I’ve been reading through N.T. Wright’s book Scripture and the Authority of God: How to Read the Bible Today. Not surprisingly, I recommend it as an accessible and thoughtful read on the nature of scripture and hermeneutics. The book provides a good discussion on what scripture is, the role it should have in the church, and how the church ought to read scripture. As I have said before, how we read scripture is just as important as to whether or not we read scripture and the matter of how (hermeneutics) is an issue that matters more than some realize.
Although it’s not the point of the book, biblical and theological scholarship play an important role in how the church reads scripture. That is, whether we accept or reject academic scholarship, our response is reflected in our reading of scripture. Some Christians, of course, protest the work of such scholarship, pretending as though such conversation partners are unnecessary. Consequently, Wright says:
Without scholars to provide Greek lexicons and translations based on them, few today could read the New Testament. Without scholarship to explain the world of the first century, few today could be to understand it (as often becomes painfully evident when people without such explanations try to read [scripture] aloud, let alone expound it). Scholarship of some sort is always assumed; what the protest often means, unfortunately, is that the speakers prefer the scholarship implicit in their early training, which is now simply taken for granted as common knowledge, to the bother of having to wake up mentally and think fresh thoughts (p. 91-92).
So to begin with, anyone who reads from a Bible translation – whether it’s the old King James Version (1611), a newer translation such as the New International Version (2011) or any of the other contemporary versions such as the English Standard Version, New English Translation, New Revised Standard Version, and so on – already rely on the work of scholarship.
However, Wright also hits on the aversion to scholarship even more, as he mentions how some Christians just don’t want intellectual challenge of thinking more deeply about scripture which may include new ways of thinking. In my experience this aversion to scholarship comes either from 1) a fear of finding out that what we believed to be correct on any given passage or issue is not entirely right, 2) an intellectual laziness that doesn’t care to mature in our understanding any more (which is spiritual apathy), or 3) a sense of pride that says we don’t we can learn everything we need to know on our own without the help biblical and theological scholarship. I’m not sure what’s worse but all three reasons are wrong postures for Christians regarding scholarship. What biblical and theological scholarship does is offer us a conversation partner, providing us a bridge to a wealth of information and insights that we otherwise would likely never have access to.
A Deeper Faith
Now, let’s be clear. The goal of reading scripture is not just so we may obtain more information, better insights into a certain doctrine and better knowledge about some particular passage of scripture or word in scripture. Our redemptive goal is that we will be transformed into the image of Christ to the glorious and eternal praise of God and this is the work of the Holy Spirit in us. Having said that, we are participants in this work and that involves the intellectual shaping of our thinking.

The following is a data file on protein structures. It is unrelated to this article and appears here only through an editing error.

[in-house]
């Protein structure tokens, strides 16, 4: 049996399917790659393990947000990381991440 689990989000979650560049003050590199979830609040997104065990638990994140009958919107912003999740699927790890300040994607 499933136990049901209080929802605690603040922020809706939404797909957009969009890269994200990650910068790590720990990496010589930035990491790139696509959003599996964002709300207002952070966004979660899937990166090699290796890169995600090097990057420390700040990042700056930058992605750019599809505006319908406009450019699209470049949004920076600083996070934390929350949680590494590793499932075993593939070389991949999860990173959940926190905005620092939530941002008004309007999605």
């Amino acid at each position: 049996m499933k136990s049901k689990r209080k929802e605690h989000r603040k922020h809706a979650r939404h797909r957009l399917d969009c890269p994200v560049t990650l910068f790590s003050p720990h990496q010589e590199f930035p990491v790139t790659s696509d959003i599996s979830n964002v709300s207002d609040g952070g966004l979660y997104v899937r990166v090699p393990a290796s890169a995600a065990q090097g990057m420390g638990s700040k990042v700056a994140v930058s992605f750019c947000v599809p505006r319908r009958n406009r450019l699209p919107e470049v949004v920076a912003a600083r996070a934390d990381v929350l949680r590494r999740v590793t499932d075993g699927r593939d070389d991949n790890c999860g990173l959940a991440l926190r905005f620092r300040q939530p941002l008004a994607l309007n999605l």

In fact, scripture itself reminds us of both the place our minds have in the practice of our faith (cf. Rom 12:2; 1 Cor 1:10; 14:14-15, 19; Eph 4:23) as well as how ungodly ways stem from the thinking of the mind (cf. Rom 1:28; Eph 4:17; Col 2:18; 1 Tim 6:5; 2 Tim 3:8; Tit 1:15). Therefore the renewal of our minds involves reading scripture but it also involves a willingness to learn from others who can teach us about the scriptures and what they say regarding the life of faith we are living in Christ. This certainly involves pastors and ministers as well as other teachers who faithfully serve in our churches but the “others” also include the scholars and their biblical and theological scholarship.
What this means is that we should always remain students of scripture, learners of our Christian faith who welcome the insights of others, including the biblical and theological scholars. Please don’t misunderstand me though. I am not suggesting that every Christian must read academic scholars (e.g., N.T. Wright) but as a church, we should encourage those who do so to bring their learning to the church Bible class and so forth we have as a church. Further more, I am not suggesting that our openness to biblical and theological scholarship means that we must automatically agree with everything said among scholarship. That would be foolish! Instead, we ought to remain open-minded enough to discern wisely as a church community so that we may develop a deeper faith, one that is as intellectually rigorous as it needs to be but more importantly, one that is formed in the wisdom of God becoming like the mind of Christ (cf. 1 Cor 2:11ff).
This is especially important for ministers who preach and teach the word of God to others. I say that knowing it’s a no-brainer for most of the ministers I know but occasionally I do meet the minister who has stopped reading (and thus stopped learning) and is content with what he or she learned in college. All teachers are students first and for those of us who have had the privilege of obtaining a seminary education, we owe it to the churches we serve our eagerness to learn that we may share what we are learning with our churches.